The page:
Six fencers from Sacred Heart University competed at the National Collegiate Athletic Association (NCAA) championships. The events were held at Pennsylvania State University’s campus from March 25-28.
During the 2013-2014 season, Sacred Heart sent five fencers to the championships. This year’s squad broke records for the program.
“This is the first time Sacred Heart ever had six fencers [selected]to the NCAA championships,” said junior Tia Petrides. “It was such an amazing experience to represent Sacred Heart.”
Seniors Troy Kapitzke and Cameron Silver, freshmen Domenic Bartolo and Vijay Ganta, and sophomores Lawrence Tan and Tia Petrides qualified for the championships. The men’s fencing team finished 10th with the overall team finishing 13th out of 19.
Silver finished 10th amongst epee fencers, earning All-American honors. To be selected for the award, you have had to finish top 12 in the tournament for an event.
“I was at the Pitt every day for four hours a day at least,” said Silver. “I feel like I really got out what I put in.”
The sport is divided into three events: foil, epee and sabre. Each has their own weapon and rules for engaging an opponent.
“Foil and sabre use this thing called right of way,” said Silver. “Let’s say you have a four way stop at a stop sign, the first person to pull up to the stop sign has the right of way. So, if you have two [fencers]and they hit [strike], both lights go off.”
The foil and epee blades have a little button on the tip that takes a certain amount of pressure before a light goes off, indicating who made contact. For foil and sabre, if both lights go off, the point is rewarded at the discretion of the referee.
“The person who initiated the attack first even if both fencers hit at the same time is the person who gets the touch [point].” said Silver.
With sabre, you can strike with any part of the blade in a slashing motion, as opposed to strictly poking with foil or epee. Each event also has rules for where a fencer can strike.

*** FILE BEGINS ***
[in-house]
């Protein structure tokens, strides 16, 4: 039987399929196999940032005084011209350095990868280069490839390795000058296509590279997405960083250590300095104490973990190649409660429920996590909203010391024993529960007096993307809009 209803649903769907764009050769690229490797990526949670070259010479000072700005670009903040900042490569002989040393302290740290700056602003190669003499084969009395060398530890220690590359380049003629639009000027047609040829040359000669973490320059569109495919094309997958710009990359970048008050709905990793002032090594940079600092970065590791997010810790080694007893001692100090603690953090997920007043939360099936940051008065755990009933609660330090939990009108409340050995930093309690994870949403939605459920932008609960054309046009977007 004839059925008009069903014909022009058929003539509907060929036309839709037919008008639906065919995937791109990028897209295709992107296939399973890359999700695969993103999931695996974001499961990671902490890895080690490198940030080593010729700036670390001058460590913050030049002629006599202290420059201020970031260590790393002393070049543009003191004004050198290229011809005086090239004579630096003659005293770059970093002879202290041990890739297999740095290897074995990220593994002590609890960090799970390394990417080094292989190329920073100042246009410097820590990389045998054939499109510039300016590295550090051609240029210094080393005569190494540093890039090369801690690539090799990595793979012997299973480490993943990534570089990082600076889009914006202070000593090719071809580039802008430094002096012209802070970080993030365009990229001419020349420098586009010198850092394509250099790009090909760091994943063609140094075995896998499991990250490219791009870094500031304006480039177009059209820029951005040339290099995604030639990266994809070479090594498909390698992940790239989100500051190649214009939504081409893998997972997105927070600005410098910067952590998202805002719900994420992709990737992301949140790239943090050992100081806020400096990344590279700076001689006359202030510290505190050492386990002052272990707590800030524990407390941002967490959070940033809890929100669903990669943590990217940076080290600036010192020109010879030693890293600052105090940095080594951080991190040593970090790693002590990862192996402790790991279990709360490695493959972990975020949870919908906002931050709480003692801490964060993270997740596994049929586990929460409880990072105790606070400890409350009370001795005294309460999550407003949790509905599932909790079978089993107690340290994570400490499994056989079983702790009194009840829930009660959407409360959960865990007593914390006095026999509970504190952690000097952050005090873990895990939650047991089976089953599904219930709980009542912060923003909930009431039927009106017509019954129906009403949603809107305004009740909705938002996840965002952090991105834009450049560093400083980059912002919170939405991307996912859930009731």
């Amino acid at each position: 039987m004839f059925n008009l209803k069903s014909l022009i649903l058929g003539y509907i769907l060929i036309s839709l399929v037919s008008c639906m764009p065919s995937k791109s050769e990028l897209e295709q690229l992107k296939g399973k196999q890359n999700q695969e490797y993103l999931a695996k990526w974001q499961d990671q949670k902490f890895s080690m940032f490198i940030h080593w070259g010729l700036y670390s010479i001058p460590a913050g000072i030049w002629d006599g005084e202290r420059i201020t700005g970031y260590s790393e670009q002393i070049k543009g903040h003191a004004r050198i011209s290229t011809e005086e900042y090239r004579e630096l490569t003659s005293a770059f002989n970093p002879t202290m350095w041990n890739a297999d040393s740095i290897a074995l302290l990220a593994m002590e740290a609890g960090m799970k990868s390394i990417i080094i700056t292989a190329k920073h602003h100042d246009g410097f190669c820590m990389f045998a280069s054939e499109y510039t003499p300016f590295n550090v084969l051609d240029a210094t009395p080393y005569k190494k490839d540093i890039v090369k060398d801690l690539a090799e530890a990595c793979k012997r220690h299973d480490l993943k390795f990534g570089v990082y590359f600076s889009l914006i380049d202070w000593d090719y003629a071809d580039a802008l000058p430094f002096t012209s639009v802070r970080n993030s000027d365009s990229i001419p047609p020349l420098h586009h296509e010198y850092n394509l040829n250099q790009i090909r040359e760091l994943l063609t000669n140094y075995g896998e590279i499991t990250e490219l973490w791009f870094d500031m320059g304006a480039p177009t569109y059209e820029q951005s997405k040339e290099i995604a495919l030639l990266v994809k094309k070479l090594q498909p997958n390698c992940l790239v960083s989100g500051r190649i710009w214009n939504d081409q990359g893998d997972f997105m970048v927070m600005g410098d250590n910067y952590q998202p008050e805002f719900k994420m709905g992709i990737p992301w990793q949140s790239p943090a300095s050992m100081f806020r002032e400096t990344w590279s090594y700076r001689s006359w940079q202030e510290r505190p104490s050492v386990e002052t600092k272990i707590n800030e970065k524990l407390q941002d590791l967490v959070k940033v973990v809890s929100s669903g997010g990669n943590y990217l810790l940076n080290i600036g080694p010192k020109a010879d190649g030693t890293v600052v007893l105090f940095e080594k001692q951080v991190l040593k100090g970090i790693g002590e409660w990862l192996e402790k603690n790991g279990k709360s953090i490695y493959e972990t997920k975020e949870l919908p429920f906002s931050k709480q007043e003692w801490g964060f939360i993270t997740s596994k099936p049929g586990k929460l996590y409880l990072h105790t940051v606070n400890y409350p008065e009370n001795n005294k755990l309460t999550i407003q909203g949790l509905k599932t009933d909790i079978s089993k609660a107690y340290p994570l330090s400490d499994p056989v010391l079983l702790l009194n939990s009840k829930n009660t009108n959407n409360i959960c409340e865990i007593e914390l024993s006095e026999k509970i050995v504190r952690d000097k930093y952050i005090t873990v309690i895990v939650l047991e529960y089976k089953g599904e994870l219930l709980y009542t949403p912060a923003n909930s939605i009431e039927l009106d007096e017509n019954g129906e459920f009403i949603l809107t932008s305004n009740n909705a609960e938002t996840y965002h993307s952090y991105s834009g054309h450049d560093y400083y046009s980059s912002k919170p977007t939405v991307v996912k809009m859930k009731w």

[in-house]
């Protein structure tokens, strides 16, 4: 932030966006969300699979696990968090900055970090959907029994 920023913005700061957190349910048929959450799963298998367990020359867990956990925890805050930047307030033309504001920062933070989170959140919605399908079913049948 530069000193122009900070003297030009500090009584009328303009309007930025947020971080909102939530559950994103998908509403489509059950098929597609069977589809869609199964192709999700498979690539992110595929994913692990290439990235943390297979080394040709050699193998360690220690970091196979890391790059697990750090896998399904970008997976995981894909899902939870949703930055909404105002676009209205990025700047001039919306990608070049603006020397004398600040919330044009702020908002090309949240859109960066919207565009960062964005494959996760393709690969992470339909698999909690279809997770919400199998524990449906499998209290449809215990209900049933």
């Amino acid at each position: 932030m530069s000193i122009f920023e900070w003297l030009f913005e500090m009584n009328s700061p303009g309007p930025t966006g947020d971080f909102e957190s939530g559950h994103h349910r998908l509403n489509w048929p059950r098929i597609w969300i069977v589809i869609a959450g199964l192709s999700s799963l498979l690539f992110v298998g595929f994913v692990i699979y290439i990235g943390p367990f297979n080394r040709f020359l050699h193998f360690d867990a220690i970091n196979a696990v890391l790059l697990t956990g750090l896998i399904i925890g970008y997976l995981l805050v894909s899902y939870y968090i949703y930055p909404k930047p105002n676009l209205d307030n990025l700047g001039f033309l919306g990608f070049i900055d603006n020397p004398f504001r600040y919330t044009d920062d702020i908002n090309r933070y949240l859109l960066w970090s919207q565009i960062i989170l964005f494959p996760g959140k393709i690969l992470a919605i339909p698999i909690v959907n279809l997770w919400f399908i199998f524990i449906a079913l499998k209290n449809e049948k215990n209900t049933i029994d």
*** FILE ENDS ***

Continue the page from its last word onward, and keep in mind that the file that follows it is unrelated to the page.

“For foil, the target area is just the torso, and for sabre, it’s the waist up,” said Silver. “With epee, you pretty much don’t have rules of engagement. If both people hit, both people get the touch. The target area is anywhere.”
The three events require different physical demands.
“With foil and epee, it’s more technical with a lot more blade work,” said freshman sabre Bartolo. “In sabre, you’re working more on cardio, explosiveness and how fast you can go.”
To qualify, a fencer needs at least 10 bouts and a 40% win ratio. Selection is also determined through power ranking, which represents performance against quality competition.
“If you beat someone who’s really good, your power ranking goes up more than if you beat someone that is not so good,” said Silver. “24 people in total go, the top five fencers from the Northeast [region]from the power ranking got to go to the NCAAs, but you can only send two people per [event]per school.”
The pioneers scored 43 points overall with 23 in epee, 12 in sabre and eight in the foil.
Tan’s praises go beyond the qualified fencers.
“I feel like not only the six of us that went, but the entire team, has improved,” said Tan. “It took the team as a whole to work toward this goal, and [we]made history sending six fencers to championships, even through a pandemic.”
Coach Yury Molchan recognized the challenge of repeating history next year.
“It will be difficult next season, but I think it’s possible,” said Molchan.